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REVIEW Jason Moran’s “Ten”

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Friday July 09, 2010

from the Houston Chronicle

Jason Moran challenges limits of jazz
By Andrew Dansby

Ten big black dots appear on the cover of Jason Moran’s new album in a confounding cluster. Like great jazz album covers of yesteryear on the storied Blue Note label, the one for Moran’s Ten has an air of mystery amid the clarity of its bold design. The dots could simply represent an artist’s interpretation of the 10 years Moran has spent with his band the Bandwagon (a truly dynamic duo of bassist Tarus Mateen and drummer Nasheet Watts), a period in which tradition and innovation — order and freedom – are lovingly intertwined.

There’s also something about the cover that suggests Braille, in which case the cover could read AZY, which also wouldn’t be out of character for Moran: Two letters that bookend the alphabet, a strict procession from start to finish – only there’s the errant Y, asking the question locked inside the letter.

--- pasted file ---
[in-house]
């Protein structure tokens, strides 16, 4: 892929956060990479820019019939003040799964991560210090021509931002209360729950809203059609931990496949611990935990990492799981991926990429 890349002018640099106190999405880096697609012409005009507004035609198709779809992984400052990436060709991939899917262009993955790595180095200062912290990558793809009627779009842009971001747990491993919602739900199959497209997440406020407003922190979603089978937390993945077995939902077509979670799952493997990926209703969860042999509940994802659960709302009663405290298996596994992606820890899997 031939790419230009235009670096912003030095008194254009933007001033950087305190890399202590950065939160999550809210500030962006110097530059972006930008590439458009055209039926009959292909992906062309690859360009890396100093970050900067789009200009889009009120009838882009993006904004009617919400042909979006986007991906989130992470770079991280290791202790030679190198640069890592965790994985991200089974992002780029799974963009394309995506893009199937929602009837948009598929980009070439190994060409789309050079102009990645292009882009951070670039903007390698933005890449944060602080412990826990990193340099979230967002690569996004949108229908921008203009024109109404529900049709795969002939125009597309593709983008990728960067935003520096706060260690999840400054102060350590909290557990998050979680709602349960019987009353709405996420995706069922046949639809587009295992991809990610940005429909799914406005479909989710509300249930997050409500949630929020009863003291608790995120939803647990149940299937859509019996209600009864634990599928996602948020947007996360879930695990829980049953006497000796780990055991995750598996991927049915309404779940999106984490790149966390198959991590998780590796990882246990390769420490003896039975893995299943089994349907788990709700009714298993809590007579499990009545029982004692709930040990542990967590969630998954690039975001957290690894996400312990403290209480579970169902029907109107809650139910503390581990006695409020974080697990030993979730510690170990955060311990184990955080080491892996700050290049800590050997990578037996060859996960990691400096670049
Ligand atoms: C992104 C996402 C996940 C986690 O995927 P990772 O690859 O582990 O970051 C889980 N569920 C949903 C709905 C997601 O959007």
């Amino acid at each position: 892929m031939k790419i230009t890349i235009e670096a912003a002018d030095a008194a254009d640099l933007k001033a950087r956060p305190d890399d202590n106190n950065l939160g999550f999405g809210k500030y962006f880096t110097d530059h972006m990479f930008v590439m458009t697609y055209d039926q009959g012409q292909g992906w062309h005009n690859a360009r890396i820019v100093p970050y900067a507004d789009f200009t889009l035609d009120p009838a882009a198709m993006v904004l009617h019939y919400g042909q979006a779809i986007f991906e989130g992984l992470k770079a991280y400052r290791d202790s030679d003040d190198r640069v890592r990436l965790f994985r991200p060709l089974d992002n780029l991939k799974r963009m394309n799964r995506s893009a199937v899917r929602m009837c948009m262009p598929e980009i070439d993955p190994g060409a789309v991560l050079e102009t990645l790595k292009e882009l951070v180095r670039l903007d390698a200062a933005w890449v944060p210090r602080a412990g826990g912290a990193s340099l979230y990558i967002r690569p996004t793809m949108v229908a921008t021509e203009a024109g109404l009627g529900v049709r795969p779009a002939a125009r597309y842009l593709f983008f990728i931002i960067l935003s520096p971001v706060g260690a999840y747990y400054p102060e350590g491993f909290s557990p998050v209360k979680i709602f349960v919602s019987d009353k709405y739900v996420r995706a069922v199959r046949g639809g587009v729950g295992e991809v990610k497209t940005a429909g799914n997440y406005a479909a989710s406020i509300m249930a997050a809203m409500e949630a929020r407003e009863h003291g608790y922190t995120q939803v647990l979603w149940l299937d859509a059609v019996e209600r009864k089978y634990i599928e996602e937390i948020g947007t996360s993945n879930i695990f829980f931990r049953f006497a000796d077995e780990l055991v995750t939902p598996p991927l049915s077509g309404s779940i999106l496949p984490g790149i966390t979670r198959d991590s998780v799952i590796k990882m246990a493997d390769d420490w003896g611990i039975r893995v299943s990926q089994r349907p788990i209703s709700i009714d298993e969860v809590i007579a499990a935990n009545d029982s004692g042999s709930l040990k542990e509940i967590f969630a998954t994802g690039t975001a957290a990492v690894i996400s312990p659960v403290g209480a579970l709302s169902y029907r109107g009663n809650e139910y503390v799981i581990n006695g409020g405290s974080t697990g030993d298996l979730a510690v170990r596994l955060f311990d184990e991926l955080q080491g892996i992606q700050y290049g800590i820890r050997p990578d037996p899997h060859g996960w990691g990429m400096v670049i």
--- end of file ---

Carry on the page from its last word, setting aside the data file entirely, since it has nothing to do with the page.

This is likely over-analyzing the image. But Moran’s darting career has, over the past decade, challenged preconceptions and provoked thought and questions about music and its perceived limitations.

Moran grew up in Houston’s Third Ward and has enjoyed the greatest success in jazz among graduates of the city’s High School for the Performing and Visual Arts. After 10 years of challenging what jazz is and can be, often in big conceptually themed albums, Moran has recorded an album that unites his own original compositions with those by jazz piano mentors and heroes, a piece by Leonard Bernstein and one that dates back to the turn of the previous century.

To read the full article online click here